Traditionalist folk maestro Warner a brilliant opening for city concert series

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Jeff Warner sings a tune while using a limberjack, or jig doll, to dance to the number. (Lebanon Voice photos)

ROCHESTER - Neither the roar of motorcycles nor clatter of box trucks could diminish the delightful tunes of traditionalist music performer Jeff Warner as Rochester's Music on the Square Concert Series kicked off on Friday.

Warner, who is both a student and versatile performer of traditional American folk music from the 1800s, was introduced to the study of rural folk tunes while traveling with his parents as they sought to document and keep alive the music passed down orally from generation to generation.

"My parents in the 1930s and 40s tried to find these rural people that played these wonderful songs," Warner said Friday while taking a break during his two-hour concert.

Jeff Warner plays a concertina during one of his songs on Friday.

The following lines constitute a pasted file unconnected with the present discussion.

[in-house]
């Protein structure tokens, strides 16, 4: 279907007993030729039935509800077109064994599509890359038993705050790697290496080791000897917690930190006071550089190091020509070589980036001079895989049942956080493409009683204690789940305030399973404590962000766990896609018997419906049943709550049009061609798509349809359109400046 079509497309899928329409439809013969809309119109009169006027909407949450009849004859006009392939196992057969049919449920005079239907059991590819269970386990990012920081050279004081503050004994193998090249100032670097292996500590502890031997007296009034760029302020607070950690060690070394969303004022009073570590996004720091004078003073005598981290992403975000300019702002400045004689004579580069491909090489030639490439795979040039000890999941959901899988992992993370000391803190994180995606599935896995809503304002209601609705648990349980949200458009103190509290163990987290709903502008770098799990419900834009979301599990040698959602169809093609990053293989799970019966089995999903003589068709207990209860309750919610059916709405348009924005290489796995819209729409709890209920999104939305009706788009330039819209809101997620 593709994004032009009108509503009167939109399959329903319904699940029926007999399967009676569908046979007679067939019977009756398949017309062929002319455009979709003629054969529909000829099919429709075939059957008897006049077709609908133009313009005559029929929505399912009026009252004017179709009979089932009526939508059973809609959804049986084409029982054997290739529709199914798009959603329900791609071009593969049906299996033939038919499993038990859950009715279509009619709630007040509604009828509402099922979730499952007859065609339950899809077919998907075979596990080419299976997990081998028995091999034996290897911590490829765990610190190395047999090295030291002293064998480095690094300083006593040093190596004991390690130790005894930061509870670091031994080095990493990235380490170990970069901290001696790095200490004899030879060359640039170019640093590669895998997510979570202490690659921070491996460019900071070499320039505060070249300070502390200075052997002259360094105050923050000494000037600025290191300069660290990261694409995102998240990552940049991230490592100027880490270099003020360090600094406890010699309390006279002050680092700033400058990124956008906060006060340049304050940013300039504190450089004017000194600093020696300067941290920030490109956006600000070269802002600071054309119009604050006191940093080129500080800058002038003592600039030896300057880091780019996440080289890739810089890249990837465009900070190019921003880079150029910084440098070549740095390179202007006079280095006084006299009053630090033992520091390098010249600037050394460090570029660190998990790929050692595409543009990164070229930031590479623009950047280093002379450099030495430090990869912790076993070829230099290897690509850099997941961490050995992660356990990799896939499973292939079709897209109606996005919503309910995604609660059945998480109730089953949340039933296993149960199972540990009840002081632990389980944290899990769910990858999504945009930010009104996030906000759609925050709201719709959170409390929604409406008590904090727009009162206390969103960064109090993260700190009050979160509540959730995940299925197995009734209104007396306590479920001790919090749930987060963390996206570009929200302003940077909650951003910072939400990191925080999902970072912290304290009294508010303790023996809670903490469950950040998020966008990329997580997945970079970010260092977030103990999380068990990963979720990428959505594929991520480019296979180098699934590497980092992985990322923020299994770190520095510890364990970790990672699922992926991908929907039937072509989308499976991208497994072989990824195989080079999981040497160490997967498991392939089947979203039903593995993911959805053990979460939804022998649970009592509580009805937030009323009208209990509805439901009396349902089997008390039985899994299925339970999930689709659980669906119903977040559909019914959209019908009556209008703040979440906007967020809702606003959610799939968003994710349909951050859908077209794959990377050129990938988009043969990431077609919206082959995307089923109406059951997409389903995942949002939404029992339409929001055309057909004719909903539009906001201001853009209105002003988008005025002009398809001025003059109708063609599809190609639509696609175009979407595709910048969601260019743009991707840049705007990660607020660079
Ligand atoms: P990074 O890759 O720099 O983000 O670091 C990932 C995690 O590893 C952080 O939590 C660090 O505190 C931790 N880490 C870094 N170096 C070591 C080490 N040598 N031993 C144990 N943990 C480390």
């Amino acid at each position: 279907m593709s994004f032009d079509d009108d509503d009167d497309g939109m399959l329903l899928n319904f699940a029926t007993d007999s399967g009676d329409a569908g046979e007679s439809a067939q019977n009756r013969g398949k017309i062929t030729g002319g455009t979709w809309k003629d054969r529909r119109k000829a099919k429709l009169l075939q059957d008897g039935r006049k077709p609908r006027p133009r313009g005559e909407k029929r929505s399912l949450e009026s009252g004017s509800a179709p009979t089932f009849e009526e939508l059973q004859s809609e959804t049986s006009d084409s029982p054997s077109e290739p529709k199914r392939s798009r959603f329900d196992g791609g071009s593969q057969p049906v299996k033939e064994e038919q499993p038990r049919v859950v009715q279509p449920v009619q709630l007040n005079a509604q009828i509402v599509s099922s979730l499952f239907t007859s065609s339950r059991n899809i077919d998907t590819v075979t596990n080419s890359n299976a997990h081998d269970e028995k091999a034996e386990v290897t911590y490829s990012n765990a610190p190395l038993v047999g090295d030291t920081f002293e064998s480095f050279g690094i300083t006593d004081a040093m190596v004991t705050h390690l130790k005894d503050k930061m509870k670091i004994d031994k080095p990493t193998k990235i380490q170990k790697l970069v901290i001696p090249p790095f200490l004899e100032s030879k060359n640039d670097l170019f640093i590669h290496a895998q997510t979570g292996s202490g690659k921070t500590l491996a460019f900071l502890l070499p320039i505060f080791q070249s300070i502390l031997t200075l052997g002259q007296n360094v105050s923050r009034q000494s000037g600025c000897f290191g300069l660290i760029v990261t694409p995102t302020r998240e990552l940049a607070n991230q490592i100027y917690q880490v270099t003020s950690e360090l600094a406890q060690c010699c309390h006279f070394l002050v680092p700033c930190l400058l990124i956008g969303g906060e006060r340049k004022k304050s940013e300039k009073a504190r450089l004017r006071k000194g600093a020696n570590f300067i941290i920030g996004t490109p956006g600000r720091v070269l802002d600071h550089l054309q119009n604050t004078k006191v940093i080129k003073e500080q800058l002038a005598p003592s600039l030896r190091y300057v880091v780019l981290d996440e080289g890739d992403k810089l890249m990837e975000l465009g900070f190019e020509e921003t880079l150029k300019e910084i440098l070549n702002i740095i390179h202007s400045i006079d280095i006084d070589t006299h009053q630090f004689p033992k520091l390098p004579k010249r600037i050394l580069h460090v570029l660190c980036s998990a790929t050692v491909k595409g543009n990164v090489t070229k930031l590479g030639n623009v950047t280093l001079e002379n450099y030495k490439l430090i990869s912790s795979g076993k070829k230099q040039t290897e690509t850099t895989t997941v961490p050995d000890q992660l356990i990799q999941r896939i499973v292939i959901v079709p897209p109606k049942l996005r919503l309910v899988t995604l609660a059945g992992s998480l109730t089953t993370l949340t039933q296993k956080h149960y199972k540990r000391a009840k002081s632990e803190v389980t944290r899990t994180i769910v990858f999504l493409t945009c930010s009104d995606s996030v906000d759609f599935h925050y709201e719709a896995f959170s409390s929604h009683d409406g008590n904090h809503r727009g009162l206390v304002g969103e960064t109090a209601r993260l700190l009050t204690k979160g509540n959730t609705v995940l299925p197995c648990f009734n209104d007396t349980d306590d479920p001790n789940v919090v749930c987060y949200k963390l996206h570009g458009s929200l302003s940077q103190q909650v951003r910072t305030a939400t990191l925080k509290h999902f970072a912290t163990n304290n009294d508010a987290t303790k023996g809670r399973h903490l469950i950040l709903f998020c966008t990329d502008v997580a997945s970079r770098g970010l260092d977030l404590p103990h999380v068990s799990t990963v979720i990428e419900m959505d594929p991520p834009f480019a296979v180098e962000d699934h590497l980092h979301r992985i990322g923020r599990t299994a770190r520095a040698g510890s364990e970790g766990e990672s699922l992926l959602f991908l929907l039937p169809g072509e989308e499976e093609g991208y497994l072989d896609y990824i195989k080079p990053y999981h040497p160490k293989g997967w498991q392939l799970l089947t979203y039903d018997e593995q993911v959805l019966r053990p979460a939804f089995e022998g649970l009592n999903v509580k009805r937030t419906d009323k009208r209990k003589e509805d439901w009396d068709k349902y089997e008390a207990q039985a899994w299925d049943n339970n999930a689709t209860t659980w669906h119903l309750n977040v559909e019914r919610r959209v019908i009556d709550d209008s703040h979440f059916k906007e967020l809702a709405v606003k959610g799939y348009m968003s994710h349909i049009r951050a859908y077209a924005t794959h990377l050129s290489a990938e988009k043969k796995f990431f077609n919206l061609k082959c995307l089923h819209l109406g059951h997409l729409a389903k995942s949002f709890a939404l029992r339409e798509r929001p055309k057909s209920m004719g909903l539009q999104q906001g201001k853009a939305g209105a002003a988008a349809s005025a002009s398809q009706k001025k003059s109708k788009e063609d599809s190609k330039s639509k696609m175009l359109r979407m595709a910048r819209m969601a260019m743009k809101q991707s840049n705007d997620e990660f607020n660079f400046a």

Warner spoke of one elderly Jaffrey woman his parents interviewed in the 1940s who sang 100 songs in one sitting from memory.

"My parents (Frank and Anne Warner) put it on an old disc maker," he said. "I never met her, but I went to her granddaughter's 90th birthday party in Temple, and since the 1980s I've been on the road."

Now Warner does lectures for the New Hampshire Humanities, plays a lot of schools, visits the United Kingdom for a couple of months a year where folk music festivals are in vogue and coordinates the annual Portsmouth Maritime Folk Festival held the last weekend of September.

On Friday as concertgoers watched from chairs or lounged on blankets with their dog, Warner's clear tenor voice resonated classic rural folk music from New England, the mid-Atlantic states and the South, with tunes like "Frog He Went a-Courtin,' as well as maritime shanties like, "Ring the Bell."

A crowd of about 25 showed up to watch Friday's concert held in Parson Main Square.

While performing he played a variety of instruments, including guitar, five-string banjo, concertina, which is a smaller version of an accordion, as well as pocket instruments like the bones, spoons and Jew's harp.

He also wowed the crowd with his wooden limberjack, also called a jig doll, which has loose limbs that step dance on a vibrating board in imitation of a real step dancer.

To learn more about Warner click here.

To see a jig doll video click here.

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